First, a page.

Skip and go to main content

360 Commerce, Data & Intelligence February 12, 2018

Create high-level customer segments

Image

Everybody is able to list several high-level customer segments that are relevant to their business. There are always loyal customers, customers who structurally hunt for the best deals, customers who have not been active for quite a while, to just name a few. Although we know these customers exist, we do not know who these customers are on an individual level. We do not know who our loyal customers are, and more importantly, we do not know how many high-level customer segments exist for our business. By smartly using your data, these challenges can be overcome by combining a clustering technique in combination with an RFM model.

RFM Model

A RFM model is popular in marketing for segmentation because it is a simple and effective approach to create segments based on buying behaviour (Link). Many more characteristics could be considered to create segments but since our goal is to create high-level segments we primarily use the most important metric for most businesses: transactions. In more detail, the transactional data used in the model consists of the following three variables:

  • “Recency” – the number of days since the last purchase
  • “Frequency” – the total number of purchases
  • “Monetary” – the customer life-time value (CLV). This could simply be total turnover or a fancier definition

These raw RFM values make it difficult to create segments because there are many different values for all three variables. To simplify this, RFM scores are assigned to each customer. This means that each customer gets a “Recency” score between 1-5 in which 5 is very recent and 1 very long ago. The same principle is used for the other two variables (see figure 1). The thresholds for these RFM score are determined using a binning algorithm, which thrives to create 5 groups that are as equal as possible. Furthermore, at this point we already simplified the segmentation possibility but there are still 125 (5x5x5) different segments. To reduce this number of segments we apply a clustering technique that creates fewer segments using a data driven approach.

Clustering

A powerful unsupervised machine learning technique is clustering, which is focused on creating natural existing groups based on similar patterns in the data. The algorithm will make clusters that are very different from each other in terms of buying behaviour but on the other hand make sure that the people in the same cluster are very similar. We as humans are not able to determine how many segments exists when we are facing large datasets. Luckily, this can be determined in a data driven way using the elbow method. In more detail, the elbow method plots the difference between the clusters (see blue line figure 2) and the difference within the clusters (see red line figure 2) and enable you to select the ideal number of clusters. In this case, we selected 7 as the ideal number of clusters since the blue line is high and the red line is low. Finally, we can let the k-means algorithm create the 7 clusters and assign the cluster number back to each individual customer.

In-depth Cluster Analyses

Now we have created 7 customer segments that are naturally existing, we need to define what type of customers each cluster number is. This step entails blending your business knowledge, the segments you think exist, and the data interpretation to define the customer segments. The first step is to get an understanding about the size of each cluster, which is easily obtained from the graph below.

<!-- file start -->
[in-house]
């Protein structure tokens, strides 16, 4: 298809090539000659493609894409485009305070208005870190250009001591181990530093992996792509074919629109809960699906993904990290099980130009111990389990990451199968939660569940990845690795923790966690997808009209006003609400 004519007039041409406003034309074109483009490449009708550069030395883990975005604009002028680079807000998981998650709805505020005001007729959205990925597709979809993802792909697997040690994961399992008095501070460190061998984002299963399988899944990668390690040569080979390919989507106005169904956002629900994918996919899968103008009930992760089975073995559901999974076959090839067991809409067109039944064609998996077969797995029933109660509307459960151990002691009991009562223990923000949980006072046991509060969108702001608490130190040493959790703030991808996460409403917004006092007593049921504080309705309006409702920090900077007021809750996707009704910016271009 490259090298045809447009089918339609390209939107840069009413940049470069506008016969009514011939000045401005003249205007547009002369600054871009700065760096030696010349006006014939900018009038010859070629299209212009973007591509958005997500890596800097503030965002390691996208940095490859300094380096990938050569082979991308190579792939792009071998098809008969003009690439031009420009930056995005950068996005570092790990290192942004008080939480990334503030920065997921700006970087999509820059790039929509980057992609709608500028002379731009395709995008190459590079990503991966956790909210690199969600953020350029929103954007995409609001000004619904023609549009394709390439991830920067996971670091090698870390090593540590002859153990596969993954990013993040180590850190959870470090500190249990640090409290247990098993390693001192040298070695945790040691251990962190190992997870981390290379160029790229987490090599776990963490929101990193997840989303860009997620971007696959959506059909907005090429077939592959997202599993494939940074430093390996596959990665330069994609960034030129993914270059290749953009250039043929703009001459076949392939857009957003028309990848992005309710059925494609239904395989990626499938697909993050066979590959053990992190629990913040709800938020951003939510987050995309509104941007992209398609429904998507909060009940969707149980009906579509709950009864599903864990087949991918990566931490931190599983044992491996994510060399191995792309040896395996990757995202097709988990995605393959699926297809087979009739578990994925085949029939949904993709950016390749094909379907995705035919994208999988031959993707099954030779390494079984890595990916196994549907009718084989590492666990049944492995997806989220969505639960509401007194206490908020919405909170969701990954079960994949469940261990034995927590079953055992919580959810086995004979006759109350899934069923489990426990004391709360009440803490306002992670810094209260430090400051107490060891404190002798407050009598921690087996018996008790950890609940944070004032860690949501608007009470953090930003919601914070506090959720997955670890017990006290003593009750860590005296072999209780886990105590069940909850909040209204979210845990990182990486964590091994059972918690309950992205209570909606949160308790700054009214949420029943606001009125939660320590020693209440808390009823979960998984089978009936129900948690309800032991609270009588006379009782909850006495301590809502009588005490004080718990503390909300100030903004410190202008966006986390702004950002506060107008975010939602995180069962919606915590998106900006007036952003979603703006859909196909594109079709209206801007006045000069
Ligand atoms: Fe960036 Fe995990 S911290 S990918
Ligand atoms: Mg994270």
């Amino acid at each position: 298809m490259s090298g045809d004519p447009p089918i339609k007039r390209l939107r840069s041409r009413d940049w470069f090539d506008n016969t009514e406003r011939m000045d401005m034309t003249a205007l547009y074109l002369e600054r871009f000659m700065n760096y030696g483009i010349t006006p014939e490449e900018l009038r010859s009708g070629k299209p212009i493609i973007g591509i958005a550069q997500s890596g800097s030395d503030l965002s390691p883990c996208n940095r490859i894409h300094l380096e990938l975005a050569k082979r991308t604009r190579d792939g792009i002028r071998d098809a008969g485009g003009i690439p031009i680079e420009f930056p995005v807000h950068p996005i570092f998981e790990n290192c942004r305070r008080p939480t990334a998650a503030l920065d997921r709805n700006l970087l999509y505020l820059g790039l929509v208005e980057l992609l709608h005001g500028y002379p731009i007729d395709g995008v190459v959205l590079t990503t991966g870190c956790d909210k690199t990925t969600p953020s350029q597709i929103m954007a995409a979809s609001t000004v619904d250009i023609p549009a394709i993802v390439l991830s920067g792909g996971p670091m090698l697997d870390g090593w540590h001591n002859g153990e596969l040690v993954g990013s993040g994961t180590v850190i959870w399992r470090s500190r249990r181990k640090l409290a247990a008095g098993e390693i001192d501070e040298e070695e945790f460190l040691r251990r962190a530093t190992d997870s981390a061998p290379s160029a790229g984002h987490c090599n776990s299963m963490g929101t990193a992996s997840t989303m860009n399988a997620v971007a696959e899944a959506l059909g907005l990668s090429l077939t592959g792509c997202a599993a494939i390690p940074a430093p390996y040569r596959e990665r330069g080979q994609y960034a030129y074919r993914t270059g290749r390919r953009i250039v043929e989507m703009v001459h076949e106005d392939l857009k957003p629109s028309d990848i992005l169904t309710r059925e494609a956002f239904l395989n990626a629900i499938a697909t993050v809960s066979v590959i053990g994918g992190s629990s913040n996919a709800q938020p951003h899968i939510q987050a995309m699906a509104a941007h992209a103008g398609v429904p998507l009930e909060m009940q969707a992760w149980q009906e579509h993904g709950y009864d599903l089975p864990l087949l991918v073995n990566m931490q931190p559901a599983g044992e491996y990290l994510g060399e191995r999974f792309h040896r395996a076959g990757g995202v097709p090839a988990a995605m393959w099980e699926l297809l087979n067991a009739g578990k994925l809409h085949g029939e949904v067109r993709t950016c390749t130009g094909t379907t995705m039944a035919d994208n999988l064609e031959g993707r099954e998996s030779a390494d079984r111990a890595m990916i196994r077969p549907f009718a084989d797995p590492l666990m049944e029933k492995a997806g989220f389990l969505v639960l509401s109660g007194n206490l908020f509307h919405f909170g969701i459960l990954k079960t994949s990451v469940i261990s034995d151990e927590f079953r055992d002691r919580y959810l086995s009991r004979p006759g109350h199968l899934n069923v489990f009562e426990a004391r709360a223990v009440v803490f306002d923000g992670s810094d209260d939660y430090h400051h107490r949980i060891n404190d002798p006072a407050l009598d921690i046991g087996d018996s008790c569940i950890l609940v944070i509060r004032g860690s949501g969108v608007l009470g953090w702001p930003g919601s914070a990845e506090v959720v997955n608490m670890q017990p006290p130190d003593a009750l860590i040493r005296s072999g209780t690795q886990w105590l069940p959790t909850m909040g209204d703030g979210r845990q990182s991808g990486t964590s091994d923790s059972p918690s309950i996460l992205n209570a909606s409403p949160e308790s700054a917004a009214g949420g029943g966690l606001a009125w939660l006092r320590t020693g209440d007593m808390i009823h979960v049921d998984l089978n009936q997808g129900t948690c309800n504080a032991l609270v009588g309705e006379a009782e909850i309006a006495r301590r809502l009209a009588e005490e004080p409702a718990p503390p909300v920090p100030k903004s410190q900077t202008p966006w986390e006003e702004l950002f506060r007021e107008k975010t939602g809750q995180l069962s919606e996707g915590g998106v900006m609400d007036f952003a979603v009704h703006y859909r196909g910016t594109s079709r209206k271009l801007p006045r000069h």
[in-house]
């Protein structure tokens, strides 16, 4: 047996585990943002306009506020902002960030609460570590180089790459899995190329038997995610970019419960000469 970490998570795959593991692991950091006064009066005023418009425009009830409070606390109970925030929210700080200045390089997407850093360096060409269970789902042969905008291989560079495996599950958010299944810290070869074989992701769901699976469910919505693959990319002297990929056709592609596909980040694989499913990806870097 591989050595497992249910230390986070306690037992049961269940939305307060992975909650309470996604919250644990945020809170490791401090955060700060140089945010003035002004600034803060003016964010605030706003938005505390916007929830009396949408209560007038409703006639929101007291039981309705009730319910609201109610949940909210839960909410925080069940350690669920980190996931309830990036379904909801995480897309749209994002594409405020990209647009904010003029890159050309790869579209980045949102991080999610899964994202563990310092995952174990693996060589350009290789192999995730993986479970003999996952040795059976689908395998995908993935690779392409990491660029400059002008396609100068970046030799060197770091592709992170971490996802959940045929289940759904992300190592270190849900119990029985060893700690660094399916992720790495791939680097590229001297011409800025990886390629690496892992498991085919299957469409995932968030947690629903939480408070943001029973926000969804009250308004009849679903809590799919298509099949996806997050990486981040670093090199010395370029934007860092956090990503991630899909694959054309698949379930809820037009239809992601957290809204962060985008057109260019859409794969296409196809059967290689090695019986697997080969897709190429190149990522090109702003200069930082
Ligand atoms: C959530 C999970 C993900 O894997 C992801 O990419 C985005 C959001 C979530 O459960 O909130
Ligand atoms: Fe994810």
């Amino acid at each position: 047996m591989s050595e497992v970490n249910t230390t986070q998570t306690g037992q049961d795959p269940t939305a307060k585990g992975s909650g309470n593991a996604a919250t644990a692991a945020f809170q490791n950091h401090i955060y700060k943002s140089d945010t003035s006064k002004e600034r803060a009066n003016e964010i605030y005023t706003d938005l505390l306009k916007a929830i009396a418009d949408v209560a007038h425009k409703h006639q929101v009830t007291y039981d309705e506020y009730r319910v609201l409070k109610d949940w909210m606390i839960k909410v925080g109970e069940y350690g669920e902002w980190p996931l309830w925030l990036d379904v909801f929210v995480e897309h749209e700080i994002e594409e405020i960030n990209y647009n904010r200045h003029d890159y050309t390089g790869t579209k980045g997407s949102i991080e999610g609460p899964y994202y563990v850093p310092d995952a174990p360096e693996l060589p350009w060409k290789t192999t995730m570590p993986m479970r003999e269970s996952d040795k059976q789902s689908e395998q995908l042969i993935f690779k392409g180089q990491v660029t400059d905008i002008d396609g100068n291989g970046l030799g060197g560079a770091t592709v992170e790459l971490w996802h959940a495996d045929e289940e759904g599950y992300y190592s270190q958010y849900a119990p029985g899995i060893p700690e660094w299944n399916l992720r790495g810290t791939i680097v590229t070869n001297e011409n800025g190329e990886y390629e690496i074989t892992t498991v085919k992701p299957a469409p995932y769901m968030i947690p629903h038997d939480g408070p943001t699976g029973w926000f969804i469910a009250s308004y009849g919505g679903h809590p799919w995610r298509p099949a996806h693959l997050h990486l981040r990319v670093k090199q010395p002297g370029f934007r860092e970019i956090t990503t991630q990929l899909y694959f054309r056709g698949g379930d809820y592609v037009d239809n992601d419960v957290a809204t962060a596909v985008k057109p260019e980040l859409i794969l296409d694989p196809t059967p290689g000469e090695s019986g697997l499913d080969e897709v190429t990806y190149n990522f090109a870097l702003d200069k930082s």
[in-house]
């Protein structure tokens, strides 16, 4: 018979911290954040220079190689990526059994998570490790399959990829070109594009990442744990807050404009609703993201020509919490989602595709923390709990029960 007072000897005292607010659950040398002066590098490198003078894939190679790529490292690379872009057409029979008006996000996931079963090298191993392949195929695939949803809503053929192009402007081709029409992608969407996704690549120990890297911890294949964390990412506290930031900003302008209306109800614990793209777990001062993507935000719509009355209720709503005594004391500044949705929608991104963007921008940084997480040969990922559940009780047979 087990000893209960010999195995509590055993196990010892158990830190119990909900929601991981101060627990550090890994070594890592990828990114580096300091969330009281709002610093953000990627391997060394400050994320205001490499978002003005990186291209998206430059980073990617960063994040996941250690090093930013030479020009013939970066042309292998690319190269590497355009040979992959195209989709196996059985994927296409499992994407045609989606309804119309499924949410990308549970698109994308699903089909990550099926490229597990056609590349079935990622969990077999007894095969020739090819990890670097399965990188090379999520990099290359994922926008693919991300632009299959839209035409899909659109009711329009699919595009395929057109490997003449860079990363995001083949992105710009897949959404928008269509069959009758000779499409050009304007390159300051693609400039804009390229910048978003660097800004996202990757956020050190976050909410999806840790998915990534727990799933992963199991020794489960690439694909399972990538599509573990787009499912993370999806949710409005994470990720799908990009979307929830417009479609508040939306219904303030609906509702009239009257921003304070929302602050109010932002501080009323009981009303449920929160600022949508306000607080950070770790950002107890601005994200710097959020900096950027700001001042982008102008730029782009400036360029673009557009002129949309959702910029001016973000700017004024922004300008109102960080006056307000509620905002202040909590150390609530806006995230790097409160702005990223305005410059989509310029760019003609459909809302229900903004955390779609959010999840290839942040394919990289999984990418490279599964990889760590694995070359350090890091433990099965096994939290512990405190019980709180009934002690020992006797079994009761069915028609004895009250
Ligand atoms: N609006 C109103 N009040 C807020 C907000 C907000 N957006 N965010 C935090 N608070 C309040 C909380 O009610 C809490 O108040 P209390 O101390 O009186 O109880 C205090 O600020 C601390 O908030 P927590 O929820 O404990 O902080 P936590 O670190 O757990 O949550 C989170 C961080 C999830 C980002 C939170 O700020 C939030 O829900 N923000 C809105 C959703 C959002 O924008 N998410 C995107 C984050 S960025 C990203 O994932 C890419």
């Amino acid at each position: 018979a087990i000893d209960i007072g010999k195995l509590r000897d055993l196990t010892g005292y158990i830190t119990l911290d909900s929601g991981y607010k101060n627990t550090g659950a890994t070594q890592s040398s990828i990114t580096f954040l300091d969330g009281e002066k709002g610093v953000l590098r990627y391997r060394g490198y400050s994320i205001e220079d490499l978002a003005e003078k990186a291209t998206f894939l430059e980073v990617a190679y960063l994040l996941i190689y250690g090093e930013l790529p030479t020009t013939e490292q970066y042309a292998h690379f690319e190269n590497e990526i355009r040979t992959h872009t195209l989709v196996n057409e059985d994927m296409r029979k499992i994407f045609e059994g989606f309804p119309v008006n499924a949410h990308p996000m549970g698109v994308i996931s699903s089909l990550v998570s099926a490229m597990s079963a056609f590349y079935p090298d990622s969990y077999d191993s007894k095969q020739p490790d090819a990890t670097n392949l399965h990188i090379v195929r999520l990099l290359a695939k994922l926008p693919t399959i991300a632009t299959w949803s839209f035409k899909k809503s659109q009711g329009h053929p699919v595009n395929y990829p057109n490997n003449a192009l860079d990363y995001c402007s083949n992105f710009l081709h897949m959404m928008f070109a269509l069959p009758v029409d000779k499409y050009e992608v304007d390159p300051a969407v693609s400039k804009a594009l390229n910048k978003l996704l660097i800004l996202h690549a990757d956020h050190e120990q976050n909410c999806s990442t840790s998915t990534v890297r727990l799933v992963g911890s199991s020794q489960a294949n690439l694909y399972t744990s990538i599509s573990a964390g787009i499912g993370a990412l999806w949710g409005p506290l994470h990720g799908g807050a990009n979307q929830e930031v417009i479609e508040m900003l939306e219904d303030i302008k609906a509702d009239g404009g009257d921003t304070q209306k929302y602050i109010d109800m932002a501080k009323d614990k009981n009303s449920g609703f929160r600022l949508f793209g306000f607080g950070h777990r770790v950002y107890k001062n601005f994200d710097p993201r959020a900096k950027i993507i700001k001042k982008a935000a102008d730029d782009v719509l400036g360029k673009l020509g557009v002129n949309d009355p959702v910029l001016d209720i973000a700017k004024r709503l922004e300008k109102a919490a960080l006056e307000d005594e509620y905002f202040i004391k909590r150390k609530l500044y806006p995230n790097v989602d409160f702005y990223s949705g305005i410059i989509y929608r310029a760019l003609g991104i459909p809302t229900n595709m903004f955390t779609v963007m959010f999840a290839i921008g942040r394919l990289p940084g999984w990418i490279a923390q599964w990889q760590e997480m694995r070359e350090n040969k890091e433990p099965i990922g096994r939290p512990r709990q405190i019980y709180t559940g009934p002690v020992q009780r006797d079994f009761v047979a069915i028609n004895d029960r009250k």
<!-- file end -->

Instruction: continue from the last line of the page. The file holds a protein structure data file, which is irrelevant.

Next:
The second step is to consult the median RFM score of each cluster and determine if there are buying behaviour characteristics that are recognisable for segments you know exist.

For example, cluster 4 are customers that purchased very recent, very frequent, and have a large CLV and are clearly the loyal customers. On the contrary, cluster 7 purchased recently, very frequent, but have a very negative customer lifetime value, these are the wardrobers (return product often, hence the negative CLV). These interpretation steps are conducted for all cluster numbers. Additionally, a high-level marketing action is defined that corresponds to each customer segments that is integrated in the overall cluster strategy. See figure 4 for an example output of the customer segments.

Image

Updating customer segments

A sleeping customer can obviously become a loyal champion when he is triggered by your campaigns and starts purchasing again. This change of purchasing behaviour directly affect the segment in which this customer belongs and therefore has to be updated. In other words, new purchases of existing customers and new customers in general need to be assigned/reassigned to their corresponding segment. This step is crucial since it keeps the segments you are using for you marketing strategy up-to-date. In more detail, we manage this updating process by obtaining all new transactions from the CRM on a weekly basis and consequently determine if each individual customer has the correct customer segment label. This is determined using a classification tree, which summarizes the buying behaviour conditions per individual customer segment. When the new buying behaviour data is processed, all email lists in the advertising platforms are updated using the available API’s to eliminate manual work.

Although this might sound a bit complex, the process is relatively easy and maintainable once setup. And the marketing activities you do are so much more accurate and personalised. It is simply a click of a button to select all you loyal customers within Facebook/AdWords and further segments them to make even more personalised content and messaging. It’s as if your sales person behind the counter, who knows its customers by name suddenly became digital and knows your entire customer base, and acts on it!

Questions? We are here to help!